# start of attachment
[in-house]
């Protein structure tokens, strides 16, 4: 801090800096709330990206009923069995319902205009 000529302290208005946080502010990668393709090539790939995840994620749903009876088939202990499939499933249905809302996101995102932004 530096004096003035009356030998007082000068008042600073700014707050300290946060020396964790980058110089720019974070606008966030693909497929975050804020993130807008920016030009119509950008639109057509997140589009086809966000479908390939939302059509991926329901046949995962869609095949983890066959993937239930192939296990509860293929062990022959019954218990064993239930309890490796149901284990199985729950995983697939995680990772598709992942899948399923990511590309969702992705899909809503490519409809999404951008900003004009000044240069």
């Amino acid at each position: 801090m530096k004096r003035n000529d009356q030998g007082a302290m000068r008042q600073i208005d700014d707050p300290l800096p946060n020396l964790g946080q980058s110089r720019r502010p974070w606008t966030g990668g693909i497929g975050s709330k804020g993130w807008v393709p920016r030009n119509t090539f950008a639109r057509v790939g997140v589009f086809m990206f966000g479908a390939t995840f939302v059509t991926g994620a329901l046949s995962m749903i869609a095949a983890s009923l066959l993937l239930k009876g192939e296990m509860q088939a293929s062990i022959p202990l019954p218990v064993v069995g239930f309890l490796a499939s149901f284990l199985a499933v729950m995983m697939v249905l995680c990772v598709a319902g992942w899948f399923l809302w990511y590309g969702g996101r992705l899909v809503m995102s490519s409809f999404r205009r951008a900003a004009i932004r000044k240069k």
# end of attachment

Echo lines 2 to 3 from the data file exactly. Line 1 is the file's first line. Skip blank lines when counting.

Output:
């Protein structure tokens, strides 16, 4: 801090800096709330990206009923069995319902205009 000529302290208005946080502010990668393709090539790939995840994620749903009876088939202990499939499933249905809302996101995102932004 530096004096003035009356030998007082000068008042600073700014707050300290946060020396964790980058110089720019974070606008966030693909497929975050804020993130807008920016030009119509950008639109057509997140589009086809966000479908390939939302059509991926329901046949995962869609095949983890066959993937239930192939296990509860293929062990022959019954218990064993239930309890490796149901284990199985729950995983697939995680990772598709992942899948399923990511590309969702992705899909809503490519409809999404951008900003004009000044240069």
């Amino acid at each position: 801090m530096k004096r003035n000529d009356q030998g007082a302290m000068r008042q600073i208005d700014d707050p300290l800096p946060n020396l964790g946080q980058s110089r720019r502010p974070w606008t966030g990668g693909i497929g975050s709330k804020g993130w807008v393709p920016r030009n119509t090539f950008a639109r057509v790939g997140v589009f086809m990206f966000g479908a390939t995840f939302v059509t991926g994620a329901l046949s995962m749903i869609a095949a983890s009923l066959l993937l239930k009876g192939e296990m509860q088939a293929s062990i022959p202990l019954p218990v064993v069995g239930f309890l490796a499939s149901f284990l199985a499933v729950m995983m697939v249905l995680c990772v598709a319902g992942w899948f399923l809302w990511y590309g969702g996101r992705l899909v809503m995102s490519s409809f999404r205009r951008a900003a004009i932004r000044k240069k």